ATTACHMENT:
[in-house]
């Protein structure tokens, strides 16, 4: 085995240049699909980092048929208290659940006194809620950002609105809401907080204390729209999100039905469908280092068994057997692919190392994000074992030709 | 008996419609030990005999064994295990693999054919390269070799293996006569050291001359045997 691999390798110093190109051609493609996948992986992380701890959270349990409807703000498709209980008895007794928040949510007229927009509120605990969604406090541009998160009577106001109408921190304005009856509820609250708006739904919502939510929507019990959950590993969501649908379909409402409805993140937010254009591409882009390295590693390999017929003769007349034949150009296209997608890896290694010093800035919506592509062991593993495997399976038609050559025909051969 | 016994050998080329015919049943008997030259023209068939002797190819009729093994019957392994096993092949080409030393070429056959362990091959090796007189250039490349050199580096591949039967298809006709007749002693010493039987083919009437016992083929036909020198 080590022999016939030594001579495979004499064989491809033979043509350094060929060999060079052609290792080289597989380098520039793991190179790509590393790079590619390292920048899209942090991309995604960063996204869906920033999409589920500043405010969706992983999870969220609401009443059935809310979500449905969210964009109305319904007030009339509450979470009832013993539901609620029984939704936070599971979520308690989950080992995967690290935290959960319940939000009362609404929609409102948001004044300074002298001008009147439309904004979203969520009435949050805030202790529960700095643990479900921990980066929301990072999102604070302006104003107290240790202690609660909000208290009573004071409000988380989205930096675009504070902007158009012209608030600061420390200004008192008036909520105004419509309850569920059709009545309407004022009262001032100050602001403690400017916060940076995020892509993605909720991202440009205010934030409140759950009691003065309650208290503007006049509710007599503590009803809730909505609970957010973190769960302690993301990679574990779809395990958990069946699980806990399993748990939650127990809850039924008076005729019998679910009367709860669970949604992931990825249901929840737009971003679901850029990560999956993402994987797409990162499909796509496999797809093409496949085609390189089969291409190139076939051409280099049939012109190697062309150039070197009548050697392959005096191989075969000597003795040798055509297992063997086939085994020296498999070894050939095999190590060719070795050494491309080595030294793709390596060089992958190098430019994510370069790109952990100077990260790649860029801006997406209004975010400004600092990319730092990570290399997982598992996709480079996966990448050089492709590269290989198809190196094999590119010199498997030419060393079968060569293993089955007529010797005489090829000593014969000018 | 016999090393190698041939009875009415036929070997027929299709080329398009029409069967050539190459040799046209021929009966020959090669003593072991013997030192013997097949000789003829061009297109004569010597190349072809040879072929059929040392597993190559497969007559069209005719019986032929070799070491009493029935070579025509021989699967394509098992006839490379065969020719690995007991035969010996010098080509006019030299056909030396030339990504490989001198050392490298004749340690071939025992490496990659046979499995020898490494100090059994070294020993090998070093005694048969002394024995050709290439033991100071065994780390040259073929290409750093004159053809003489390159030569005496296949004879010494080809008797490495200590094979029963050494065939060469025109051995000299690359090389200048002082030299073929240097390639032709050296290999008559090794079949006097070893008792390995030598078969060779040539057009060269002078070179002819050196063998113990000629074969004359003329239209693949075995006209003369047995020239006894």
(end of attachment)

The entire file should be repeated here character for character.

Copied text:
[in-house]
């Protein structure tokens, strides 16, 4: 085995240049699909980092048929208290659940006194809620950002609105809401907080204390729209999100039905469908280092068994057997692919190392994000074992030709 | 008996419609030990005999064994295990693999054919390269070799293996006569050291001359045997 691999390798110093190109051609493609996948992986992380701890959270349990409807703000498709209980008895007794928040949510007229927009509120605990969604406090541009998160009577106001109408921190304005009856509820609250708006739904919502939510929507019990959950590993969501649908379909409402409805993140937010254009591409882009390295590693390999017929003769007349034949150009296209997608890896290694010093800035919506592509062991593993495997399976038609050559025909051969 | 016994050998080329015919049943008997030259023209068939002797190819009729093994019957392994096993092949080409030393070429056959362990091959090796007189250039490349050199580096591949039967298809006709007749002693010493039987083919009437016992083929036909020198 080590022999016939030594001579495979004499064989491809033979043509350094060929060999060079052609290792080289597989380098520039793991190179790509590393790079590619390292920048899209942090991309995604960063996204869906920033999409589920500043405010969706992983999870969220609401009443059935809310979500449905969210964009109305319904007030009339509450979470009832013993539901609620029984939704936070599971979520308690989950080992995967690290935290959960319940939000009362609404929609409102948001004044300074002298001008009147439309904004979203969520009435949050805030202790529960700095643990479900921990980066929301990072999102604070302006104003107290240790202690609660909000208290009573004071409000988380989205930096675009504070902007158009012209608030600061420390200004008192008036909520105004419509309850569920059709009545309407004022009262001032100050602001403690400017916060940076995020892509993605909720991202440009205010934030409140759950009691003065309650208290503007006049509710007599503590009803809730909505609970957010973190769960302690993301990679574990779809395990958990069946699980806990399993748990939650127990809850039924008076005729019998679910009367709860669970949604992931990825249901929840737009971003679901850029990560999956993402994987797409990162499909796509496999797809093409496949085609390189089969291409190139076939051409280099049939012109190697062309150039070197009548050697392959005096191989075969000597003795040798055509297992063997086939085994020296498999070894050939095999190590060719070795050494491309080595030294793709390596060089992958190098430019994510370069790109952990100077990260790649860029801006997406209004975010400004600092990319730092990570290399997982598992996709480079996966990448050089492709590269290989198809190196094999590119010199498997030419060393079968060569293993089955007529010797005489090829000593014969000018 | 016999090393190698041939009875009415036929070997027929299709080329398009029409069967050539190459040799046209021929009966020959090669003593072991013997030192013997097949000789003829061009297109004569010597190349072809040879072929059929040392597993190559497969007559069209005719019986032929070799070491009493029935070579025509021989699967394509098992006839490379065969020719690995007991035969010996010098080509006019030299056909030396030339990504490989001198050392490298004749340690071939025992490496990659046979499995020898490494100090059994070294020993090998070093005694048969002394024995050709290439033991100071065994780390040259073929290409750093004159053809003489390159030569005496296949004879010494080809008797490495200590094979029963050494065939060469025109051995000299690359090389200048002082030299073929240097390639032709050296290999008559090794079949006097070893008792390995030598078969060779040539057009060269002078070179002819050196063998113990000629074969004359003329239209693949075995006209003369047995020239006894």